“Qatar deserves the best”. That is the slogan on boundary boards along important roads in and around Doha, the capital, with a population of 1.7 million. It ranks as the world’s richest country per capita thanks to its natural gas reserves, the third largest in the world.
The country is preparing for the 2022 FIFA World Cup, which means a massive construction boom. As the Qatari citizen won’t do the manual labour, tens of thousands of migrant labourers have taken up the burden. That has opened it to serious accusations of human rights abuses. Even FIFA tacitly admits it, and its embattled president Sepp Blatter confessed that he could do nothing about that.
The World Cup doesn’t wait, however. Even in this unforgiving weather, where temperatures reach 45 degrees, you can see migrant workers slaving away. Dark glasses and reflective vests are ubiquitous.
Every tenth vehicle on the road is a bus that carries migrants to and from work and every third person you meet is a migrant from South or Southeast Asia. Nepali, Indian, Sri Lankan, Bangladeshi, Filipino, Pakistani and Egyptian—this is the hierarchical order of the migrant population. On average, 15 people enter Qatar at any given hour. It is estimated that there are more than 1.3 million foreign nationals working in the country.
Madu has got his Bluetooth stereo headset on and is listening to Bollywood songs. “The pick-up vehicle will arrive at 3 a.m. and we will be back around 6 p.m. Our average sleep time is less than five hours. The system in Qatar is different from home. A worker is owned by his employer who makes you work overtime,” says the engineering diploma holder who is a project supervisor.
Rangan, a Sri Lankan Tamil, migrated to Qatar in 2006 during the civil war. The war-torn economy and failed agriculture left him with no choice. He earns 600 Qatari riyals (about $170) as a janitor. He hasn’t had an increment in all these years. “My pay has only increased by a few riyals,” he says. Rangan is accompanied by Stephen, a Kenyan, who says he paid a large sum of money to an agent to get a job. He says he has not been paid the promised salary.
Many migrant workers face problems with non-payment of salaries. There’s no one they can turn to either, apart from their employer who is the cause of the delay in the first place. Prolonged delays or non-payment are not only abuses, but leave workers unable to pay for food or send money home. In addition they have almost invariably taken loans at high interest to pay agents up front.
Most labour camps are on the outskirts of Doha, some of them almost 50 kilometres away. At first sight, a camp looks like a scene of effortless integration. There’s a busy market, a mosque, a large Pakistani mess, a big kitchen, a volleyball court, a clinic, a browsing centre, and a row of bunker rooms. There’s great bustle on Fridays as people get ready for the noon prayer, and a few others to go to Doha to send money to their families. A group of men are busy playing video games and listening to Hindi songs.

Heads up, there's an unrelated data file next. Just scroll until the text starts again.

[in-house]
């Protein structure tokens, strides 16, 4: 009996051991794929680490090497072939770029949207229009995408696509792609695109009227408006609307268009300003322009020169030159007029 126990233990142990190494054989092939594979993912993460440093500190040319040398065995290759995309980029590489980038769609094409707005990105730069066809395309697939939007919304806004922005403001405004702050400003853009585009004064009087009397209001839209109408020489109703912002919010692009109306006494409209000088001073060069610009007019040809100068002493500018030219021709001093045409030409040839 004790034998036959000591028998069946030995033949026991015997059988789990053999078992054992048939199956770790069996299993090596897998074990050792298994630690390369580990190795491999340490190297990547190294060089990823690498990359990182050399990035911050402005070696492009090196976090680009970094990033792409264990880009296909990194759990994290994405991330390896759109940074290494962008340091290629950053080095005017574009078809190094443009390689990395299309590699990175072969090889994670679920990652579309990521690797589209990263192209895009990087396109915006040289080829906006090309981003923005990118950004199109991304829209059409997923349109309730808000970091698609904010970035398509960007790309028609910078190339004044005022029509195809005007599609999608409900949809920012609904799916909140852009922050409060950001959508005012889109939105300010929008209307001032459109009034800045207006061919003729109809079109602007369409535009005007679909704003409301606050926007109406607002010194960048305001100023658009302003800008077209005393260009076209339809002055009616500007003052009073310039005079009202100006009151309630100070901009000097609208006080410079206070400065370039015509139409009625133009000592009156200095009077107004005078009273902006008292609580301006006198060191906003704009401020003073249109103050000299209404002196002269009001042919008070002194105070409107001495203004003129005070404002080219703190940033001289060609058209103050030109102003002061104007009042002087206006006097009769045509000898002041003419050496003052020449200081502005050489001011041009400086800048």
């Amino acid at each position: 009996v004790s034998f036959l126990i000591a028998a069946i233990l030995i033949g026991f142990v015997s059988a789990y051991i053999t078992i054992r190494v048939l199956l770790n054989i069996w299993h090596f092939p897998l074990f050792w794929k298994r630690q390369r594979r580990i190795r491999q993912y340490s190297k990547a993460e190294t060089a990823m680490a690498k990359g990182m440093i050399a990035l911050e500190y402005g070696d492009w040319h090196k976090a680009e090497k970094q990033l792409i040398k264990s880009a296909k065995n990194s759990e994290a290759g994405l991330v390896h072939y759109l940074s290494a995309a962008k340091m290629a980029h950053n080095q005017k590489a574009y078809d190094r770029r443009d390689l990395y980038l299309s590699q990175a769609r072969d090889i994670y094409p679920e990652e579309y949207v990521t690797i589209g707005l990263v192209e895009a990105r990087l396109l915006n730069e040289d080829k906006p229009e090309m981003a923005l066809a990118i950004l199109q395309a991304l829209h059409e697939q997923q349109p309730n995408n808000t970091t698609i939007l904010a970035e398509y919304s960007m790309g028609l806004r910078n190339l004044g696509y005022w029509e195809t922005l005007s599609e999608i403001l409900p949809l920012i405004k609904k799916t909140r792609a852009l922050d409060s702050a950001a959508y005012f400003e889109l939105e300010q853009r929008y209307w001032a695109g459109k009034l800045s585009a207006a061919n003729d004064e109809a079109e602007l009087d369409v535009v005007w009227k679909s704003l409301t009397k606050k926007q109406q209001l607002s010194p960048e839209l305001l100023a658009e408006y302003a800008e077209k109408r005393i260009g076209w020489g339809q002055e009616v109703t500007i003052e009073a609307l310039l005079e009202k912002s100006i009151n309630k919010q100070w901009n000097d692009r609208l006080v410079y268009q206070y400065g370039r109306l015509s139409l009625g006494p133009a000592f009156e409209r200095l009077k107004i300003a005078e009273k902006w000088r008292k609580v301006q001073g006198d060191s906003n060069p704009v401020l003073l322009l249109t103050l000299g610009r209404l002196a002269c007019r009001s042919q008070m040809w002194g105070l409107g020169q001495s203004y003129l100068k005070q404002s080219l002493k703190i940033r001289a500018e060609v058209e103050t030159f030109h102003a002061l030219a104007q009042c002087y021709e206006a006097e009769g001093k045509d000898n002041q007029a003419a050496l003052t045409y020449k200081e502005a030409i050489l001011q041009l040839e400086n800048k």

Soudakar hails from Tamil Nadu’s Kanyakumari district. He is about to return, just weeks after recruitment. Soudakar was promised a job as a civil engineer but was made to work as a casual labourer. The job was supposed to be in Doha city but he found himself working in a remote area bordering Saudi Arabia.
“We have to wake up at 2.30 a.m. and slave for more than 13 hours. If we take a day’s leave, they deduct two days’ salary. If it’s three days, then you lose a week’s salary. Around 16 of us were in a 4×4 room in a camp some 45 kilometres from Doha. Migrants are forced to work excessively long hours and are subject to unlawful wage deductions if they miss work.”
Another sore point for migrants is that the job rarely fits the promise made at the time of recruitment. An experienced driver might find himself working as a janitor even though he was promised something else while signing the contract. Every migrant worker in Qatar needs a “sponsor” who must also be his employer. Workers cannot change jobs without the sponsor’s permission. They cannot leave the country as the sponsor holds their passports.
“So you have to work like a dog here to make money, right? No, no, not like a dog, like the devil,” says Mufareesh, a Sri Lankan national who works as a supervisor in Doha.
“Our home countries as well the country in which we work benefit financially from our labour and the remittances we send home,” he continues. “It’s a pity they can’t see we’re human beings like them. Our governments see just an ATM when they look at us.”
(Originally published in Fountain Ink.)